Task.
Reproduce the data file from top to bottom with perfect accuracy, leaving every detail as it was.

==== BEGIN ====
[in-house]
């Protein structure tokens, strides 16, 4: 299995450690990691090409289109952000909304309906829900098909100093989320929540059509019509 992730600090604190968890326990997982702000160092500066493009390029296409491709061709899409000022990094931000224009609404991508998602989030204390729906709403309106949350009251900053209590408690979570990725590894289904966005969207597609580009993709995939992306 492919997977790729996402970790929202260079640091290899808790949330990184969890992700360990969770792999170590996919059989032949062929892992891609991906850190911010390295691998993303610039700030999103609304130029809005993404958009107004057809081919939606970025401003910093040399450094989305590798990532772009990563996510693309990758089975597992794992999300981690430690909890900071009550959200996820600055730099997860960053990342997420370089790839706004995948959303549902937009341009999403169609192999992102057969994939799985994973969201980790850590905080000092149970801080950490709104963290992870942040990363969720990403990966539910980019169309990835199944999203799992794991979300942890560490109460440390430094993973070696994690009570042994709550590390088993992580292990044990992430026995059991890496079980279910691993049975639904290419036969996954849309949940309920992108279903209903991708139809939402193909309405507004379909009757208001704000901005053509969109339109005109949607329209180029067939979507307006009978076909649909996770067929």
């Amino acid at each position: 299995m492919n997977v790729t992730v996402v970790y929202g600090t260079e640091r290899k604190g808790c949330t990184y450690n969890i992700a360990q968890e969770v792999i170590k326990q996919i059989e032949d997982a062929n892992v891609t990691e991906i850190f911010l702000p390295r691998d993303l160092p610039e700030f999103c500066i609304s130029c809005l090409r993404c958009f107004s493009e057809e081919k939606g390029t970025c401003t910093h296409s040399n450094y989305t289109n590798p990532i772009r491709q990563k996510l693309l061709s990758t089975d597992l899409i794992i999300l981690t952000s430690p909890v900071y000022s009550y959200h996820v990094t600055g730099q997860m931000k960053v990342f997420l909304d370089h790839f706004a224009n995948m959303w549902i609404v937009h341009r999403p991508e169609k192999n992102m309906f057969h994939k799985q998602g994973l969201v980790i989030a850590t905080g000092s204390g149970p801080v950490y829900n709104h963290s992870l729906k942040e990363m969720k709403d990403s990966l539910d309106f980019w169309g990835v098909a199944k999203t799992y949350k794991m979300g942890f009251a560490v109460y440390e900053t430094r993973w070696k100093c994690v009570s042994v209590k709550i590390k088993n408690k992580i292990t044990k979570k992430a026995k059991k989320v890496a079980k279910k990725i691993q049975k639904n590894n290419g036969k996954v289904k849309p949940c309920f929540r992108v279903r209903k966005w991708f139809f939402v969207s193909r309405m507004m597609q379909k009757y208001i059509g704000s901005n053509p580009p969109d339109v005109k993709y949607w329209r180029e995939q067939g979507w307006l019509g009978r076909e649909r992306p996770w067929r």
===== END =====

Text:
[in-house]
């Protein structure tokens, strides 16, 4: 299995450690990691090409289109952000909304309906829900098909100093989320929540059509019509 992730600090604190968890326990997982702000160092500066493009390029296409491709061709899409000022990094931000224009609404991508998602989030204390729906709403309106949350009251900053209590408690979570990725590894289904966005969207597609580009993709995939992306 492919997977790729996402970790929202260079640091290899808790949330990184969890992700360990969770792999170590996919059989032949062929892992891609991906850190911010390295691998993303610039700030999103609304130029809005993404958009107004057809081919939606970025401003910093040399450094989305590798990532772009990563996510693309990758089975597992794992999300981690430690909890900071009550959200996820600055730099997860960053990342997420370089790839706004995948959303549902937009341009999403169609192999992102057969994939799985994973969201980790850590905080000092149970801080950490709104963290992870942040990363969720990403990966539910980019169309990835199944999203799992794991979300942890560490109460440390430094993973070696994690009570042994709550590390088993992580292990044990992430026995059991890496079980279910691993049975639904290419036969996954849309949940309920992108279903209903991708139809939402193909309405507004379909009757208001704000901005053509969109339109005109949607329209180029067939979507307006009978076909649909996770067929």
């Amino acid at each position: 299995m492919n997977v790729t992730v996402v970790y929202g600090t260079e640091r290899k604190g808790c949330t990184y450690n969890i992700a360990q968890e969770v792999i170590k326990q996919i059989e032949d997982a062929n892992v891609t990691e991906i850190f911010l702000p390295r691998d993303l160092p610039e700030f999103c500066i609304s130029c809005l090409r993404c958009f107004s493009e057809e081919k939606g390029t970025c401003t910093h296409s040399n450094y989305t289109n590798p990532i772009r491709q990563k996510l693309l061709s990758t089975d597992l899409i794992i999300l981690t952000s430690p909890v900071y000022s009550y959200h996820v990094t600055g730099q997860m931000k960053v990342f997420l909304d370089h790839f706004a224009n995948m959303w549902i609404v937009h341009r999403p991508e169609k192999n992102m309906f057969h994939k799985q998602g994973l969201v980790i989030a850590t905080g000092s204390g149970p801080v950490y829900n709104h963290s992870l729906k942040e990363m969720k709403d990403s990966l539910d309106f980019w169309g990835v098909a199944k999203t799992y949350k794991m979300g942890f009251a560490v109460y440390e900053t430094r993973w070696k100093c994690v009570s042994v209590k709550i590390k088993n408690k992580i292990t044990k979570k992430a026995k059991k989320v890496a079980k279910k990725i691993q049975k639904n590894n290419g036969k996954v289904k849309p949940c309920f929540r992108v279903r209903k966005w991708f139809f939402v969207s193909r309405m507004m597609q379909k009757y208001i059509g704000s901005n053509p580009p969109d339109v005109k993709y949607w329209r180029e995939q067939g979507w307006l019509g009978r076909e649909r992306p996770w067929r």